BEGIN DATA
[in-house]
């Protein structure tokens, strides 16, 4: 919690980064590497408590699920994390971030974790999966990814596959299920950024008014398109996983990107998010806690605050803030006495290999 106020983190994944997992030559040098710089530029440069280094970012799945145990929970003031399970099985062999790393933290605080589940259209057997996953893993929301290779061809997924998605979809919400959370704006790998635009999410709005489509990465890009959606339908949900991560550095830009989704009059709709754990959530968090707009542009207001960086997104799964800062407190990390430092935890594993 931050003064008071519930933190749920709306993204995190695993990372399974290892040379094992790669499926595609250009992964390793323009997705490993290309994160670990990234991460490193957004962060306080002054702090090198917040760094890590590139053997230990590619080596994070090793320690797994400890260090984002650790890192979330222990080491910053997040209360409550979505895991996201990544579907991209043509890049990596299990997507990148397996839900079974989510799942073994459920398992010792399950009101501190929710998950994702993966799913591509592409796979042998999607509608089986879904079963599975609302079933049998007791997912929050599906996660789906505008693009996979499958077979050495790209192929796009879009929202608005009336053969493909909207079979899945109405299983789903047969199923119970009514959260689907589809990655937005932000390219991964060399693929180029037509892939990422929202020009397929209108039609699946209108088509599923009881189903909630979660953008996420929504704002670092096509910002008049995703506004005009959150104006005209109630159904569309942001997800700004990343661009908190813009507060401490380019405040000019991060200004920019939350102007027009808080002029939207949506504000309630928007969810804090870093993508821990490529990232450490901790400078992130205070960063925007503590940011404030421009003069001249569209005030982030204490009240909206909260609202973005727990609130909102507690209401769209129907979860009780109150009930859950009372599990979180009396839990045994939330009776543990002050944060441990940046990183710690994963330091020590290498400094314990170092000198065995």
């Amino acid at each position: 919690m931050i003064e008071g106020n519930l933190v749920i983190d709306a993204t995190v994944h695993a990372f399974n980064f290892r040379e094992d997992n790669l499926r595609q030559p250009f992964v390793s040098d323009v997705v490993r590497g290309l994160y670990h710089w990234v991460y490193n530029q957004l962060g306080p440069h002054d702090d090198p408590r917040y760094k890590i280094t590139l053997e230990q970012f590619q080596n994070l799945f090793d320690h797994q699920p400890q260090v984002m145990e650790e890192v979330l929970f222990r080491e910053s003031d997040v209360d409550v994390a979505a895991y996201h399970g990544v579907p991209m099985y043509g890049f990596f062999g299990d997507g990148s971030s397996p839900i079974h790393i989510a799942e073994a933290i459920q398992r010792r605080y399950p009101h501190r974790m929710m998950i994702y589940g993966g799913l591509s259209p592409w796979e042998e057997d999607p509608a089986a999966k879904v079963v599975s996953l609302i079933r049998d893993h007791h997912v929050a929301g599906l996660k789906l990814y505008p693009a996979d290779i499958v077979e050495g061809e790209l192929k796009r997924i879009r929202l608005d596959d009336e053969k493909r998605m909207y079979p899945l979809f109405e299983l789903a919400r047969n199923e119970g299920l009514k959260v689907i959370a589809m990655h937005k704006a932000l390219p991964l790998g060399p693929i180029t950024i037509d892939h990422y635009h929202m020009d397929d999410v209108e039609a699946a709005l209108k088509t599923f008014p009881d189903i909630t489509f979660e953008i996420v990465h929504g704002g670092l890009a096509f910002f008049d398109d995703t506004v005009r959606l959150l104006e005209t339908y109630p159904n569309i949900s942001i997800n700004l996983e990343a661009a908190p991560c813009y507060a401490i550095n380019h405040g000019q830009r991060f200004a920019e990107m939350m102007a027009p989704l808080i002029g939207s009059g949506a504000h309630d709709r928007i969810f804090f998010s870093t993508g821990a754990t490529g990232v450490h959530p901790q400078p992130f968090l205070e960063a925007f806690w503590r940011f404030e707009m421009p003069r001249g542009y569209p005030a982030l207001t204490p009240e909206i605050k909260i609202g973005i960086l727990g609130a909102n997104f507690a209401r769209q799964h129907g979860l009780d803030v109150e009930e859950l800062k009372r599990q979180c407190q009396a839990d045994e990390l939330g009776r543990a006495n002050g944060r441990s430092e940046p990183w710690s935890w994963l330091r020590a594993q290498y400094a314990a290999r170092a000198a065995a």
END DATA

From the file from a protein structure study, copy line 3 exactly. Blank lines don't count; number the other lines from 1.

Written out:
């Amino acid at each position: 919690m931050i003064e008071g106020n519930l933190v749920i983190d709306a993204t995190v994944h695993a990372f399974n980064f290892r040379e094992d997992n790669l499926r595609q030559p250009f992964v390793s040098d323009v997705v490993r590497g290309l994160y670990h710089w990234v991460y490193n530029q957004l962060g306080p440069h002054d702090d090198p408590r917040y760094k890590i280094t590139l053997e230990q970012f590619q080596n994070l799945f090793d320690h797994q699920p400890q260090v984002m145990e650790e890192v979330l929970f222990r080491e910053s003031d997040v209360d409550v994390a979505a895991y996201h399970g990544v579907p991209m099985y043509g890049f990596f062999g299990d997507g990148s971030s397996p839900i079974h790393i989510a799942e073994a933290i459920q398992r010792r605080y399950p009101h501190r974790m929710m998950i994702y589940g993966g799913l591509s259209p592409w796979e042998e057997d999607p509608a089986a999966k879904v079963v599975s996953l609302i079933r049998d893993h007791h997912v929050a929301g599906l996660k789906l990814y505008p693009a996979d290779i499958v077979e050495g061809e790209l192929k796009r997924i879009r929202l608005d596959d009336e053969k493909r998605m909207y079979p899945l979809f109405e299983l789903a919400r047969n199923e119970g299920l009514k959260v689907i959370a589809m990655h937005k704006a932000l390219p991964l790998g060399p693929i180029t950024i037509d892939h990422y635009h929202m020009d397929d999410v209108e039609a699946a709005l209108k088509t599923f008014p009881d189903i909630t489509f979660e953008i996420v990465h929504g704002g670092l890009a096509f910002f008049d398109d995703t506004v005009r959606l959150l104006e005209t339908y109630p159904n569309i949900s942001i997800n700004l996983e990343a661009a908190p991560c813009y507060a401490i550095n380019h405040g000019q830009r991060f200004a920019e990107m939350m102007a027009p989704l808080i002029g939207s009059g949506a504000h309630d709709r928007i969810f804090f998010s870093t993508g821990a754990t490529g990232v450490h959530p901790q400078p992130f968090l205070e960063a925007f806690w503590r940011f404030e707009m421009p003069r001249g542009y569209p005030a982030l207001t204490p009240e909206i605050k909260i609202g973005i960086l727990g609130a909102n997104f507690a209401r769209q799964h129907g979860l009780d803030v109150e009930e859950l800062k009372r599990q979180c407190q009396a839990d045994e990390l939330g009776r543990a006495n002050g944060r441990s430092e940046p990183w710690s935890w994963l330091r020590a594993q290498y400094a314990a290999r170092a000198a065995a």